What to read after watching Beyoncé’s 'Lemonade'

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It’s easy to get caught up in the scalding hot tea that’s accompanied the release of Beyoncé’s visual album “Lemonade.” But the project is rich with influences you won’t see mentioned on TMZ. We see more of the black Southern gothic from the video for “Formation,” complete with diasporic elements of Yoruba. We see references to films like Daughters of the Dust and Eve’s Bayou. It’s also obvious that Beyoncé and her collaborators have combed through some college syllabi and taken a few trips to the bookstore. "Lemonade" is basically a video version of Black Feminist Lit 101.


On black womanhood

Much of the lyrics of "Lemonade" focus on the consequences of infidelity, and we see Beyoncé cycle through the pain of dealing with a cheating husband. We also see the grieving mothers of black boys and men killed unjustly. Because "Lemonade" touches on the actions of men and honors the mourning of men, it’s easy to reduce the film to the idea that everything revolves around them. On the contrary, "Lemonade" gives proof to Anna Julia Cooper’s words: “Only the BLACK WOMAN can say 'when and where I enter, in the quiet, undisputed dignity of my womanhood, without violence and without suing or special patronage, then and there the whole Negro race enters with me.'" "Lemonade" is not simply another “he done me wrong” album or video. The relationship at the heart of the lyrics is a Trojan horse, opening to the shores of black womanhood as healing and salvation.


For further reading:

Eva’s Man by Gayl Jones

The Way Forward Is With a Broken Heart by Alice Walker

Some Love, Some Pain, Sometime by J. California Cooper

for colored girls who have considered suicide/when the rainbow is enuf by Ntozake Shange


Their Eyes Were Watching God by Zora Neale Hurston

On the supernatural

Images of Yoruba, such as Oshun and Ori, are prevalent in “Lemonade.” During the spoken word portions of the film, Beyoncé lists the prayers and actions her character used to find peace in her relationship. She fasted; she abstained from sex; she plugged her menses with pages from the holy book. These things are a type of conjuring, a series of spells, meant to keep a lover faithful and provide a woman with clarity and sanity. “Lemonade” highlights the different kinds of faith and their practices that many (black) women use to fix the chaos in their lives.


For further reading:

Beloved by Toni Morrison

Mama Day by Gloria Naylor

Sassafrass, Cypress & Indigo by Ntozake Shange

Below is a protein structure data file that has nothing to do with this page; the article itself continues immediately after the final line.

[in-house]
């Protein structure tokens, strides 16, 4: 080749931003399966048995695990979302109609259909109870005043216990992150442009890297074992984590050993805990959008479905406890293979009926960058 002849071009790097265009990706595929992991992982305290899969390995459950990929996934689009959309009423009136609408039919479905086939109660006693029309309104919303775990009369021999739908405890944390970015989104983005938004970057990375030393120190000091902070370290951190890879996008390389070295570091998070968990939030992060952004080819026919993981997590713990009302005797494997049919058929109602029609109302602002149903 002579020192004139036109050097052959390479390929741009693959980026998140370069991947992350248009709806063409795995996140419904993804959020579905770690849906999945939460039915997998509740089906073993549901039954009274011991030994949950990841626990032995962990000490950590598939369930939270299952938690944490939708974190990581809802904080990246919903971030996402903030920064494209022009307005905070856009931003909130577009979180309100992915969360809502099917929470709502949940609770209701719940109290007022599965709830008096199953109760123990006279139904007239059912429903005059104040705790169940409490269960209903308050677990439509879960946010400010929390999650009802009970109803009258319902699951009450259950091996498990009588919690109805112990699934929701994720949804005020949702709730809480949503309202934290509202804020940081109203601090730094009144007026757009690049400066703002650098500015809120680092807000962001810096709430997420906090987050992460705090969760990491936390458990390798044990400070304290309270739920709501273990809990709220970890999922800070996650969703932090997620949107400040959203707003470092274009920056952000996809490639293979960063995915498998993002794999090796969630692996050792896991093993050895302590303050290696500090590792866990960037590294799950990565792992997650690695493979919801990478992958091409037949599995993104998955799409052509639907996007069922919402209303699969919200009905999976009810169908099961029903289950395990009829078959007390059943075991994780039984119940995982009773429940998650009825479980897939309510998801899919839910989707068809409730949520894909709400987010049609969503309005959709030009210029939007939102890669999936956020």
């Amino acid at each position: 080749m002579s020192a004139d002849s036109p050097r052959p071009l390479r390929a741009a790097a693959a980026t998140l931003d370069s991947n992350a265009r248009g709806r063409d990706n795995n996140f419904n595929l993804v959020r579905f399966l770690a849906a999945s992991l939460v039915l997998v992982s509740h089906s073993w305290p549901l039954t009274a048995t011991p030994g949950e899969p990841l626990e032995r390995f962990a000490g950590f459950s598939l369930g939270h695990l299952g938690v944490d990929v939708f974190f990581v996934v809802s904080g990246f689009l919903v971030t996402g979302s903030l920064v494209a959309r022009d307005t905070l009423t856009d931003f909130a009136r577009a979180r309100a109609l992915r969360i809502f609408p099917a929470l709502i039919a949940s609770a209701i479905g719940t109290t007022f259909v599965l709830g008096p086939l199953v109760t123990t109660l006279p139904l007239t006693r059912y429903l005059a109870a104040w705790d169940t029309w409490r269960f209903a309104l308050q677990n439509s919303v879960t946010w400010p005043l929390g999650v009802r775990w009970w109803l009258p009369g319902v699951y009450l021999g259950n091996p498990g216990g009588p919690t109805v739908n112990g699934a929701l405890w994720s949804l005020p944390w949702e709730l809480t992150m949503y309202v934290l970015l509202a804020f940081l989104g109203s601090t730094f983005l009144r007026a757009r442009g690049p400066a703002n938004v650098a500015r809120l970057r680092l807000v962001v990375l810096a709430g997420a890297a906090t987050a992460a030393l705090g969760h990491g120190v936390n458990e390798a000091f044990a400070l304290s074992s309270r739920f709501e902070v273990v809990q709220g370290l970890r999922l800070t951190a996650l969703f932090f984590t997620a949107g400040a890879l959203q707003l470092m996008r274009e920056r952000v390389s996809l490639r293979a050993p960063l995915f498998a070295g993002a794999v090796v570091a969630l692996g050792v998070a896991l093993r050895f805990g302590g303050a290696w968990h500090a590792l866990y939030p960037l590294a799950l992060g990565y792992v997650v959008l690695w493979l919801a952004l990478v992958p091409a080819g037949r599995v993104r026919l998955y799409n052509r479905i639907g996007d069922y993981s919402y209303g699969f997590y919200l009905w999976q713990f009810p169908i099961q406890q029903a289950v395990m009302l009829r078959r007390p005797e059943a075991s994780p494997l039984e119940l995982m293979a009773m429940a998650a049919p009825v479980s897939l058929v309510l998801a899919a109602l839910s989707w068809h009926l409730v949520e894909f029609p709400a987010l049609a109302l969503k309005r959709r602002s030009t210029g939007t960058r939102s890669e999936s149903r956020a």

I, Tituba, Black Witch of Salem by Maryse Condé

The Salt Eaters by Toni Cade Bambara

Tell My Horse by Zora Neale Hurston

Voodoo Dreams by Jewell Parker Rhodes

On black relationships

“Lemonade” adapts the poetry of Somali-British woman Warsan Shire. It’s hard to imagine the film or album without the influence of her work. Her poetry is breathtaking in the way it takes various relationships and magnifies the intimacy within, whether it’s between mother and child or between lovers. The works of poetry greats like Lucille Clifton, Gwendolyn Brooks, and Rita Dove are a given to explore. They position the stories of black women’s lives at the center of their work. Black women may have unique experiences with the intersection of race and gender injustices but they also fall in and out of love with sexual partners, friends, and family members just like anyone else.


For further reading:

Teaching My Mother How to Give Birth by Warsan Shire

Wounded in the House of a Friend by Sonia Sanchez

Directed by Desire by June Jordan

The Body’s Question by Tracy K. Smith

“Lemonade” makes clear that there is power and healing in acknowledging, correcting, and forgiving certain types of wrongdoing. Black women’s literature is a site of that power and healing. More than that, black women’s literature offers a way of discovering histories to avoid repeating and provides clues about how to move forward to the freedom we all need to be our best selves. "Lemonade" took all those elements and shaped them into something for the 21st century, a way to refresh ourselves while remembering the bitter.


Nichole Perkins writes about pop culture, race, sex, and gender. Based in her hometown of Nashville, Tennessee, she wants the world to know the south still has something to say.